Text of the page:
You’re twice as likely to get approved by an alternative lender. According to Biz2Credit’s Small Business Lending Index for August 2018, loan approval rates for big banks hovered around 26%, while rates for alternative lenders were more than double that figure at 56.6%.
Whether you need to put a down payment on a new office building, replace damaged equipment, or restock high-selling inventory, alternative lenders work fast to get you your funds, sometimes delivering money in just a few hours. A short wait time means you never have to stall your plans and risk losing business in the process.
With alternative lenders, you can choose from a handful of financing options to find the one that works best for you. Whether you want $5,000 to upgrade to energy-efficient office lighting, need to use outstanding invoices as collateral to secure your loan, or need $30,000 for building renovations, alternative lenders can help.
The downsides to alternative lending are few, but important to note. Here are two factors to consider:
Banks don’t accept nearly as many applicants as alternative lenders, so they can afford to charge lower interest rates. Think: 3-6% APR for traditional bank loans versus 10-30% APR for non-bank lenders, depending on the loan type and particular company.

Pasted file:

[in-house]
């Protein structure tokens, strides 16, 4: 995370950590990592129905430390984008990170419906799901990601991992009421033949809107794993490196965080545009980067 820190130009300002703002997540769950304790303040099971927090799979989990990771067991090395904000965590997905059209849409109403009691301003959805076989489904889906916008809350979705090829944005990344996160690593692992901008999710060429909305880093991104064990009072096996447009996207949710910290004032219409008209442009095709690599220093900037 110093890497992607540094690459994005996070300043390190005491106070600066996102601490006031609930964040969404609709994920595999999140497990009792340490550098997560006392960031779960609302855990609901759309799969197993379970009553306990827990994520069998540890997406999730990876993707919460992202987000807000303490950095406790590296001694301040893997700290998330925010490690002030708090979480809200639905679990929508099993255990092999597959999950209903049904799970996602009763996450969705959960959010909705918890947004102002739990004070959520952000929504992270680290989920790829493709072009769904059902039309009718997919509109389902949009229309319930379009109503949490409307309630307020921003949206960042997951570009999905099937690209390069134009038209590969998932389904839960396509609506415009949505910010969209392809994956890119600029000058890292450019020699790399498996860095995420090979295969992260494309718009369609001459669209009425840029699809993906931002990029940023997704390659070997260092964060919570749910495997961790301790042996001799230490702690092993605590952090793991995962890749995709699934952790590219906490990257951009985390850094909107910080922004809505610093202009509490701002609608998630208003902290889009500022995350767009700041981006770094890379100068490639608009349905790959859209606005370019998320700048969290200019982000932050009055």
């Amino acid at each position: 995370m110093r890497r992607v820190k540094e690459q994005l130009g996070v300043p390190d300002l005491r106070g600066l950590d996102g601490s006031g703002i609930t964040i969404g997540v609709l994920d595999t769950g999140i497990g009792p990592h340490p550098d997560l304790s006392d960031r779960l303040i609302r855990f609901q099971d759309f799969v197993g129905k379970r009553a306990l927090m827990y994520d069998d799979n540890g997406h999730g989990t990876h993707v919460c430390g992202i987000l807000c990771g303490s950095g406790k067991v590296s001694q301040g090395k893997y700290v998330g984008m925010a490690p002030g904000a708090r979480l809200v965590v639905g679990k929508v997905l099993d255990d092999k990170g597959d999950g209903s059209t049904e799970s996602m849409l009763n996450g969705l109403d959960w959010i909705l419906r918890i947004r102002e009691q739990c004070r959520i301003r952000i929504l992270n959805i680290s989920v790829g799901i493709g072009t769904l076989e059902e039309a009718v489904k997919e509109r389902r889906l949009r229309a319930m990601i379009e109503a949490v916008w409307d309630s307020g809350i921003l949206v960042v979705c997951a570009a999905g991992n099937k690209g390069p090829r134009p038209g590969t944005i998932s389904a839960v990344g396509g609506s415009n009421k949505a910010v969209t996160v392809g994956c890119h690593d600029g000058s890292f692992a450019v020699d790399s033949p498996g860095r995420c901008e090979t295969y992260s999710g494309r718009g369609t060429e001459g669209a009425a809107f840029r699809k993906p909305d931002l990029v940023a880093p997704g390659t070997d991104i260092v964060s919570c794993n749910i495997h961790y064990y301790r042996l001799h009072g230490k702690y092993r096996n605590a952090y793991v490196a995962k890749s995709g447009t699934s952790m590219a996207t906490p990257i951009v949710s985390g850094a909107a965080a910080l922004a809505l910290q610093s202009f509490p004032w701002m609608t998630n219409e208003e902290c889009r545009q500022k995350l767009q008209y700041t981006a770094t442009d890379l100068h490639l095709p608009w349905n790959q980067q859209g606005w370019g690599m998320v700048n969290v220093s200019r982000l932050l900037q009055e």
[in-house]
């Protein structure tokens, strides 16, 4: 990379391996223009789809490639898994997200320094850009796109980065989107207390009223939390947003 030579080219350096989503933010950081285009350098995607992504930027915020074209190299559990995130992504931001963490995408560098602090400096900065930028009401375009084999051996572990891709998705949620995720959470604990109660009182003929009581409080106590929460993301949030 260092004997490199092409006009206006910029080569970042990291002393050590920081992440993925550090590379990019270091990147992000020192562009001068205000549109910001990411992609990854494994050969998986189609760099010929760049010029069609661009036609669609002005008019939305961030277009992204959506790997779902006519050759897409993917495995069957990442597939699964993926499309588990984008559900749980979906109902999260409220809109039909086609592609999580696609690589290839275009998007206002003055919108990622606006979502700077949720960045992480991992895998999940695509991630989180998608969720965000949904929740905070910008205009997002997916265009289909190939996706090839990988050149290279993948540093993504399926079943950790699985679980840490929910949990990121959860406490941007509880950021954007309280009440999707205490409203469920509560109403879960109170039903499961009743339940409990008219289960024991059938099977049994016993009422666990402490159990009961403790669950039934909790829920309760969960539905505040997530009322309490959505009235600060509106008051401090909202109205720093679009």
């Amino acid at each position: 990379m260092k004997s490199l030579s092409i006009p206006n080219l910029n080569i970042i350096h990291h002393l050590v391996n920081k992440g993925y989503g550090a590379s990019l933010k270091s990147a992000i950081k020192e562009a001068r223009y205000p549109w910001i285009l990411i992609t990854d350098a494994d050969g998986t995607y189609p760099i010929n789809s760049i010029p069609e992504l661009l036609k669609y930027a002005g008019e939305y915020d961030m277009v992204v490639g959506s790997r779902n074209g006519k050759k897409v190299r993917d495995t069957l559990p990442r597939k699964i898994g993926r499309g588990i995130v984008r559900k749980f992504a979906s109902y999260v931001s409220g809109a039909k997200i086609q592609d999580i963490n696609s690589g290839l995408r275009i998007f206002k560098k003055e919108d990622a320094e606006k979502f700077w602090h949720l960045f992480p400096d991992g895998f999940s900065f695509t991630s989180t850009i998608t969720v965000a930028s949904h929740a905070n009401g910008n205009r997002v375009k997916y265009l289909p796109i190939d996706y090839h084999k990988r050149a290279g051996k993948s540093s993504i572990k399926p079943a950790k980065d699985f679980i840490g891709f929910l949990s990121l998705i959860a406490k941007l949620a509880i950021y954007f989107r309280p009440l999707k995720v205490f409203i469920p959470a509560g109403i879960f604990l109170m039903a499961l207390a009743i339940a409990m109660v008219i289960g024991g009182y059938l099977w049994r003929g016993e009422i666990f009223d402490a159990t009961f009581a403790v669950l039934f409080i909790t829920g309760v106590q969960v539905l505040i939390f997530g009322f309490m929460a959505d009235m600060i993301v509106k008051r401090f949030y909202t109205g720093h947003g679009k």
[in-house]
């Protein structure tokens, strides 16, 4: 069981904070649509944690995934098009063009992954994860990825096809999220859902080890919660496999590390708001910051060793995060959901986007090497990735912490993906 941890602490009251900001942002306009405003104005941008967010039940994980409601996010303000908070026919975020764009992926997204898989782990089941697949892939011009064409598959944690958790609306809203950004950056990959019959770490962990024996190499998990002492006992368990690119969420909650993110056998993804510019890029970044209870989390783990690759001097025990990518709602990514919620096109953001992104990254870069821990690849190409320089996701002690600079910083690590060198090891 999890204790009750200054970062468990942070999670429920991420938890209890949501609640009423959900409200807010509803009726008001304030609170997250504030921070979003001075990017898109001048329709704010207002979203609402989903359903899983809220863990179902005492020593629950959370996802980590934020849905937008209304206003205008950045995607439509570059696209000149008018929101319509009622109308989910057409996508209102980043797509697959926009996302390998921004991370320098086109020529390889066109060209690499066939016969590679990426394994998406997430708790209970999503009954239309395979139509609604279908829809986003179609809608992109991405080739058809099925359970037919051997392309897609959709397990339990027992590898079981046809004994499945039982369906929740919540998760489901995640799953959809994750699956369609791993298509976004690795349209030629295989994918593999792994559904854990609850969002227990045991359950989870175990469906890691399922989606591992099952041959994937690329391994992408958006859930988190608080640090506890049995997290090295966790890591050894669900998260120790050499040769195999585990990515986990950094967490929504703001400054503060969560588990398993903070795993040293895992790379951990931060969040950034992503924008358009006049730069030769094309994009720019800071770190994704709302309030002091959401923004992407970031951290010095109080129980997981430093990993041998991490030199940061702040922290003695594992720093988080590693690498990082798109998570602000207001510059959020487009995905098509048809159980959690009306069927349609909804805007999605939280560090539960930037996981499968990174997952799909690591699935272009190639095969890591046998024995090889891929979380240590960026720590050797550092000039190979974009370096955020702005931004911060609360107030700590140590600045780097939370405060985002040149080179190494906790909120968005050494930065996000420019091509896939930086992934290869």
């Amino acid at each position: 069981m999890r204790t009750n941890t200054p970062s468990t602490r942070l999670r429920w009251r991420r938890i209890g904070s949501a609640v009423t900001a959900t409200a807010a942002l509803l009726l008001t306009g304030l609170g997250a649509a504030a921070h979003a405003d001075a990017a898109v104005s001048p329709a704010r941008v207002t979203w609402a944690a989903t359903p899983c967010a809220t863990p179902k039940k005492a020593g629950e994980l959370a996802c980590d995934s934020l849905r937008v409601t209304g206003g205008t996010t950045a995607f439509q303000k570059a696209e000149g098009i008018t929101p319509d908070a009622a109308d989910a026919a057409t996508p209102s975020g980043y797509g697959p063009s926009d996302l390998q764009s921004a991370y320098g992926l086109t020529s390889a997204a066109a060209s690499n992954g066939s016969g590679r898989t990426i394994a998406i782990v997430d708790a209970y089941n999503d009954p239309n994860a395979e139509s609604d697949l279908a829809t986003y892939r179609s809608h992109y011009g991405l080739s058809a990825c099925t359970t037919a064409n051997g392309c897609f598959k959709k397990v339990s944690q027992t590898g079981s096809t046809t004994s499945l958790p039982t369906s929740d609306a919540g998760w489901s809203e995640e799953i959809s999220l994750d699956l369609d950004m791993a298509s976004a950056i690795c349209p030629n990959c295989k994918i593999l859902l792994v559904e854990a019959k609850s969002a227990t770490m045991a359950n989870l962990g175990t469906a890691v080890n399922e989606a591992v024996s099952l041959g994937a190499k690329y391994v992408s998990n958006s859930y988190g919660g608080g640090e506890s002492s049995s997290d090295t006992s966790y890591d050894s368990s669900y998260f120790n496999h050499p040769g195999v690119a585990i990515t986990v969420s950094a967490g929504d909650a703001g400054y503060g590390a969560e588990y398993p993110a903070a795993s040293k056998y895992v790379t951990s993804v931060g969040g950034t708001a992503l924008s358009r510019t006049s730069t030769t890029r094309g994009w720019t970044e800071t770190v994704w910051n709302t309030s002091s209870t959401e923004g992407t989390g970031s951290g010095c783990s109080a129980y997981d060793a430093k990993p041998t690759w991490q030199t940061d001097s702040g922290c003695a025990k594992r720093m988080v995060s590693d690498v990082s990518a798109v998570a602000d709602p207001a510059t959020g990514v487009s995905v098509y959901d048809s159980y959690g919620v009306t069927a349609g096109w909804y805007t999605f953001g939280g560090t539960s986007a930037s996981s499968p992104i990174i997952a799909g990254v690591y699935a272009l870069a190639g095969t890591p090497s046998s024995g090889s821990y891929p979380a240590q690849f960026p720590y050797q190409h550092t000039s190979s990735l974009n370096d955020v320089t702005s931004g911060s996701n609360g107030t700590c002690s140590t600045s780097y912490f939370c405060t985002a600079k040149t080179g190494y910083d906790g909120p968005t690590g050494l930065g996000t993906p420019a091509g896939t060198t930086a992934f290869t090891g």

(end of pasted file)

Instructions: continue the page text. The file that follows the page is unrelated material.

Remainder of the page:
If you don’t budget carefully with an alternative lender, you could end up spending money paying off interest instead of figuring out how to improve profits. However, not all alternative lenders will return outrageous rates, and many offer a no-obligation application so you can check what you qualify for at no cost.
Alternative lenders typically have shorter lending terms than banks — around one to five years. Lending to less established businesses is inherently a riskier investment, but the shorter terms are also due to the fact that alternative lenders usually lend smaller amounts than banks do.
With less time to pay off your loan, you might have bigger monthly payments, which means you could be forced to put certain business plans on hold or end up with a shortage of cash flow.